W3C home > Mailing lists > Public > w3c-wai-ig@w3.org > July to September 1999

Re: Fw: Checkpoint 3.3

From: David Poehlman <poehlman@clark.net>
Date: Mon, 19 Jul 1999 09:29:44 -0400
Message-ID: <37932848.D34896E7@clark.net>
To: Robert Neff <robneff@home.com>
CC: IG <w3c-wai-ig@w3.org>, w3c-wai-eo@w3.org, Web Content Accessibility Guidelines <w3c-wai-gl@w3.org>

One thing we are faced with is that the guidelines are so new to the
world that they do not know how to take them.  we must make it clear
that the guidelines in and of them selves cannot be made into
requirements but are the substance from which requirements can be
drawn.  I think people should be pointed to the html 4.0spec and its
guidance documentation and then as a view toward requirement/standards
development for accessibility encouraged to work with the guidelines. 
we have other guidelines coming out which may suffer the same fate. 
Look at the ua guidelines for example.  the authoring tools
guidelines.  those to impact how software for interfacing with and
designing the web is developped.  we cannot we must not use them
directly as standards or requirements, but as guides toward
accomplishing accessibility.
if I understood the eitaac process at all, it was encouraged that the
guidelines be followed when promulgated in determining how accessible
a site would be and developping it accordingly.  508 mandates
accessibility if it mandates anything at all but does not necessarily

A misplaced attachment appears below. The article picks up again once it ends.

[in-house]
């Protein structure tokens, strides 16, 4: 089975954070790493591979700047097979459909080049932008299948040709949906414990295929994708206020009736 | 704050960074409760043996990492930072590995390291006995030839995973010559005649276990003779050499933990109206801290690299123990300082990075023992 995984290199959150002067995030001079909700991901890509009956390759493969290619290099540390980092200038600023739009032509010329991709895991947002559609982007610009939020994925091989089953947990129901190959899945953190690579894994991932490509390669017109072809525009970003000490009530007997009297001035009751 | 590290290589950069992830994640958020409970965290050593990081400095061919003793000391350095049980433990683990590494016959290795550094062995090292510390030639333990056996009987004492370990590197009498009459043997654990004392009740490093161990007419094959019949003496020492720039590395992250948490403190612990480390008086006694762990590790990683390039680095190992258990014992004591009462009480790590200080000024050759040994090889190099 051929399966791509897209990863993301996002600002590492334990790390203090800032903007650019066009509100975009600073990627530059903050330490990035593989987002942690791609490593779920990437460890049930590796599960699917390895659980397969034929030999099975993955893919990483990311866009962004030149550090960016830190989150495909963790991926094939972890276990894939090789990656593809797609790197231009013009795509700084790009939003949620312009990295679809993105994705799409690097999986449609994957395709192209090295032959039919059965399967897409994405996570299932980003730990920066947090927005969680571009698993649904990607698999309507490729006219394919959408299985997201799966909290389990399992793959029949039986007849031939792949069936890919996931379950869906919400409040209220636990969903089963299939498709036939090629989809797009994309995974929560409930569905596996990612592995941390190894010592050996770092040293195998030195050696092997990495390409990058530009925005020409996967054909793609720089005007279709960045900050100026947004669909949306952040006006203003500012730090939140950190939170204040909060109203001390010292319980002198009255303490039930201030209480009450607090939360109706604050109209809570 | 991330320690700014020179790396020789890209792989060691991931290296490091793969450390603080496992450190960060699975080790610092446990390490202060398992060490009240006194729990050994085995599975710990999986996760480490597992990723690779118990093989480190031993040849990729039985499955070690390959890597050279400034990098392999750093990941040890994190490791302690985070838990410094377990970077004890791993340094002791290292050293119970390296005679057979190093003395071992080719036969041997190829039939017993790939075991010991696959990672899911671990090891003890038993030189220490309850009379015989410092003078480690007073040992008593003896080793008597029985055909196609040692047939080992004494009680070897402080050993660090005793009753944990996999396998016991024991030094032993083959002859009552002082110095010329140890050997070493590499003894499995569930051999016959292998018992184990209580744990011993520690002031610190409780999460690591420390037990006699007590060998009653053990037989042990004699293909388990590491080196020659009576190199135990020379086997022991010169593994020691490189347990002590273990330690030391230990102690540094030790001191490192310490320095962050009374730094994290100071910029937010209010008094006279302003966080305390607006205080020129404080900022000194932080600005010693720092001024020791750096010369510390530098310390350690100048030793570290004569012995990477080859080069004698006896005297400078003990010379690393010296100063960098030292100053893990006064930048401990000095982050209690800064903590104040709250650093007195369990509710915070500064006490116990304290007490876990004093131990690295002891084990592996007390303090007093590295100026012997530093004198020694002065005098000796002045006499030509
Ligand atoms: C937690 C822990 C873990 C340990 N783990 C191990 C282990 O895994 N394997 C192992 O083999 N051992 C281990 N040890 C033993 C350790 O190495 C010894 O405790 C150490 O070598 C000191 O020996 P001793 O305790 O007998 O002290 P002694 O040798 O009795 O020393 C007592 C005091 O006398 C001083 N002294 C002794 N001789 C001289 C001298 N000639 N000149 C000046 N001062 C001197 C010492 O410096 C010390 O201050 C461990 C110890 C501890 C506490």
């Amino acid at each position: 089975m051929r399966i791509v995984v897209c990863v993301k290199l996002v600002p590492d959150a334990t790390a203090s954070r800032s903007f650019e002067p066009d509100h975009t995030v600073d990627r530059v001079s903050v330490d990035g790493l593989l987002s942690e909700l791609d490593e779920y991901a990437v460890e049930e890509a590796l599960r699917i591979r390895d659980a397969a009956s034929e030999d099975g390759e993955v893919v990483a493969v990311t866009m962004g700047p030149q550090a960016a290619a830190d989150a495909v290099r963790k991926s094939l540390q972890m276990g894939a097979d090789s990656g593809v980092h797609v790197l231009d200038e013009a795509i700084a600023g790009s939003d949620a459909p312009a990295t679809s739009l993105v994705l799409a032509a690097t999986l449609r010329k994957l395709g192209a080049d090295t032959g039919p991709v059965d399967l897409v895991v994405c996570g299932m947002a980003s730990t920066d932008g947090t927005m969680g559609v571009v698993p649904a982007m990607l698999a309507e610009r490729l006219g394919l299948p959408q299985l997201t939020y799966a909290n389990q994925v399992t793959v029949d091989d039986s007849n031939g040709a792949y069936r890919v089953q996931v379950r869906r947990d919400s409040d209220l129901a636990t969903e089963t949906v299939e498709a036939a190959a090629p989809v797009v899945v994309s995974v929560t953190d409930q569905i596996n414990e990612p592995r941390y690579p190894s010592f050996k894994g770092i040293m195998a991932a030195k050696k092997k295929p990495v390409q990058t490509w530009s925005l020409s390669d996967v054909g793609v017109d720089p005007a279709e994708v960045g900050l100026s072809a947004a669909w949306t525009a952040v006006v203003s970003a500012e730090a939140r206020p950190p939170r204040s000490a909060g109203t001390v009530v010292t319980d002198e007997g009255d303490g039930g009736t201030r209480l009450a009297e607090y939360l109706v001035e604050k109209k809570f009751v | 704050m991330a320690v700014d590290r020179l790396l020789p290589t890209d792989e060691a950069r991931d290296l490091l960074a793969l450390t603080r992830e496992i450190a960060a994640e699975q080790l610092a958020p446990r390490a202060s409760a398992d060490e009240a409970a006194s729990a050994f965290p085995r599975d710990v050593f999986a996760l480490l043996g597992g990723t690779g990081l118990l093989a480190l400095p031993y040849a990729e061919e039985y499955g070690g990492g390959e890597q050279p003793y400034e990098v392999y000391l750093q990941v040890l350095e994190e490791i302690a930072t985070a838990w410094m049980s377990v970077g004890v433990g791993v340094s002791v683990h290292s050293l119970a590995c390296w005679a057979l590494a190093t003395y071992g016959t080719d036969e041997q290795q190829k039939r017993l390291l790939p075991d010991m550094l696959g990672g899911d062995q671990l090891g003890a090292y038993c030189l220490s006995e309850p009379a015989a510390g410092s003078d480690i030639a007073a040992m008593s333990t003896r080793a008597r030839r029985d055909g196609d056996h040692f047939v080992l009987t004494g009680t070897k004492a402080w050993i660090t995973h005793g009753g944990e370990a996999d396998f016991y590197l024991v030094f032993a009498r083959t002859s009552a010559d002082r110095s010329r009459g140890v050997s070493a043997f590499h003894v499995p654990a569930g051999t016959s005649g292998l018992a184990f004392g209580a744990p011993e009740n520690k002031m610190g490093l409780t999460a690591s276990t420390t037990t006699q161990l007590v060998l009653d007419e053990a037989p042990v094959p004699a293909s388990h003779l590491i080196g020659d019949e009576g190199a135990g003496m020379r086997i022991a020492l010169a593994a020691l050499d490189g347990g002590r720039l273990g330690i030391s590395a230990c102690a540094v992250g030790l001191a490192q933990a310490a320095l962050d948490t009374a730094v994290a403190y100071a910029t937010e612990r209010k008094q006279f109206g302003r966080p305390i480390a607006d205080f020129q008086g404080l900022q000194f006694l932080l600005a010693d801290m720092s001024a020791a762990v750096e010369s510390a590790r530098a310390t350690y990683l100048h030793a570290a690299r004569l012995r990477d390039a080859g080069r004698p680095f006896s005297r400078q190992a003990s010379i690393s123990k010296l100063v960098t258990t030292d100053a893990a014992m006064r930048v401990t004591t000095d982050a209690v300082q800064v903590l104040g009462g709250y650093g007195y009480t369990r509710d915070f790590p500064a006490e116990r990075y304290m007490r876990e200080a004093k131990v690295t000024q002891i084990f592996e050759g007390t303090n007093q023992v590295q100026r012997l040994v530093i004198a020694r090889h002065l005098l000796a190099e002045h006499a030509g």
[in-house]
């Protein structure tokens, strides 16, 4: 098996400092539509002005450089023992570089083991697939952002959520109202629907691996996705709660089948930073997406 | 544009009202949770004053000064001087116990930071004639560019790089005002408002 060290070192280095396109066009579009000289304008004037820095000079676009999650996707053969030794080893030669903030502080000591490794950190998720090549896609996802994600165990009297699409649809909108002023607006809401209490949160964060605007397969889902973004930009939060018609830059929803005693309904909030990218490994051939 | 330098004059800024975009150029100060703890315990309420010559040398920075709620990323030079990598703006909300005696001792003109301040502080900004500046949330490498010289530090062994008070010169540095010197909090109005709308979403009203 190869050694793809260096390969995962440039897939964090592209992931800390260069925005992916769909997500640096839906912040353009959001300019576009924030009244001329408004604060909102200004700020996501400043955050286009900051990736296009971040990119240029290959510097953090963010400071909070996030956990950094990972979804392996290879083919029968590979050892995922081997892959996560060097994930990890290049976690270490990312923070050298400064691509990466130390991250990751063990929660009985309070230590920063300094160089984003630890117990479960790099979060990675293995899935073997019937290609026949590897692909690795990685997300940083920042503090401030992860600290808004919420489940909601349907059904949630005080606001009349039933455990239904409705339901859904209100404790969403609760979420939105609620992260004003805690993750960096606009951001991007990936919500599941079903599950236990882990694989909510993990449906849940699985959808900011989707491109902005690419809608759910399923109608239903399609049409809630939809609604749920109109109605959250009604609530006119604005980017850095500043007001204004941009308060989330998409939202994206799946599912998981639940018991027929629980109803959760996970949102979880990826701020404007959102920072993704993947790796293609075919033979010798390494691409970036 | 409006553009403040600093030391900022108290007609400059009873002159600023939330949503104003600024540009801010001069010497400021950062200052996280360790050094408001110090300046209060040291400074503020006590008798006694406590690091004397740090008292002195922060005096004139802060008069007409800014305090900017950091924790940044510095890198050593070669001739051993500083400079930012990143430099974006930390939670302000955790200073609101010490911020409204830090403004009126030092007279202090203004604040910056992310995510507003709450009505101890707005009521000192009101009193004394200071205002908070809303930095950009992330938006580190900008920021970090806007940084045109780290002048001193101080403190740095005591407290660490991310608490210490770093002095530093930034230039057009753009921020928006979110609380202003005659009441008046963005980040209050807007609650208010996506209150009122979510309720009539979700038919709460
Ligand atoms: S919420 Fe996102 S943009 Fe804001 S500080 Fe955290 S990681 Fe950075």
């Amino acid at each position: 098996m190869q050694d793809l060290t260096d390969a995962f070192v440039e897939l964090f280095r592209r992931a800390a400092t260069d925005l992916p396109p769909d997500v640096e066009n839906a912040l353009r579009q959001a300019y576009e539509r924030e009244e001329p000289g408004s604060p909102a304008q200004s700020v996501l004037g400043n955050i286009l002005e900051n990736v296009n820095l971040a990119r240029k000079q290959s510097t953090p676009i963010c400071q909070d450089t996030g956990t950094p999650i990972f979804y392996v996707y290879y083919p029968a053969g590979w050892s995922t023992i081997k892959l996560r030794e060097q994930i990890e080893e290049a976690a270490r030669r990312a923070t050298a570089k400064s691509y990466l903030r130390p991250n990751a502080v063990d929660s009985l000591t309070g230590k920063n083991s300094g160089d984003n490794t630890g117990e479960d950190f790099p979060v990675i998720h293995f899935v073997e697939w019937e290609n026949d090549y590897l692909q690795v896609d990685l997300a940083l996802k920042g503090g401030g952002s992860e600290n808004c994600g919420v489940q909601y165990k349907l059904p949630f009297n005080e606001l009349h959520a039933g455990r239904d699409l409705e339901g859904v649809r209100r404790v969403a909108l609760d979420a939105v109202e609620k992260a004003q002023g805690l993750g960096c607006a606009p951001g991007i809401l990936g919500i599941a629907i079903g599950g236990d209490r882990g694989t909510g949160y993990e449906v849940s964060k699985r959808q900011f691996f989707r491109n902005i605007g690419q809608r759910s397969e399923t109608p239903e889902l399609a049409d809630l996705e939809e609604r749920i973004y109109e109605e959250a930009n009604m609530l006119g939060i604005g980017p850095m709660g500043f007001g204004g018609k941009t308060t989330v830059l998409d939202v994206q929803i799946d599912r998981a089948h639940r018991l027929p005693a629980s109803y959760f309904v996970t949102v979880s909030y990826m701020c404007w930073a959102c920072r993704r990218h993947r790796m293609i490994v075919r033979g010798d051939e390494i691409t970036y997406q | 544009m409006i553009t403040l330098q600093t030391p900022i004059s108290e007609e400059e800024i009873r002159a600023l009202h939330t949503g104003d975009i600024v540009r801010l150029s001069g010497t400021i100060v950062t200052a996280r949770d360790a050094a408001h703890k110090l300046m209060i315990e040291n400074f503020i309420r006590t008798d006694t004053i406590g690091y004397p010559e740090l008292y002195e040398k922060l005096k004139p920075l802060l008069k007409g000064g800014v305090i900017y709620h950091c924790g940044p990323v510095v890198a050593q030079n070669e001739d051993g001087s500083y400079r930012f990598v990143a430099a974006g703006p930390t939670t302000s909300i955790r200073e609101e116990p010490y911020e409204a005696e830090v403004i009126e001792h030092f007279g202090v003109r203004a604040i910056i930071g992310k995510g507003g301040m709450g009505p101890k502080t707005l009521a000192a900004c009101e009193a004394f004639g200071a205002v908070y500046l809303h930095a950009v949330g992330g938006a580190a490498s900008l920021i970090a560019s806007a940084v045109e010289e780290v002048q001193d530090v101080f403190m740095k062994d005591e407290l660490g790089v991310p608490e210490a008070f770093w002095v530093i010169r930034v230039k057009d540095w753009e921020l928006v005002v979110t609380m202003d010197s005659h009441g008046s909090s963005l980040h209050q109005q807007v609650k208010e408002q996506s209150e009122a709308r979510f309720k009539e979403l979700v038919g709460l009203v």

mandate the process for achieving it.  It is the media hype and the
agency enterpretation that is doing this to us.  tell them to lay off
and learn.
Robert Neff wrote:
> 
> hi dave,
> 
> you have made good points.  i view the original intent of the guidelines as
> being overcome by events and now governments (Federal, state and local) will
> use these to regulate and enforce.  So how does the W3C move forward.  We
> never foresaw this one coming.  We need to corral the guidelines and decide
> how to move forward and meet this responsibility.
> 
> My first thought is to make this a standard.  It is easier to enforce and
> for each office to write guidelines as based upon the standards.  I do not
> like the idea that guidelines can be enforced.  Whereas I can accept
> standards being enforced.  This is what I am use to doing.
> 
> rob

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Received on Monday, 19 July 1999 09:33:41 UTC

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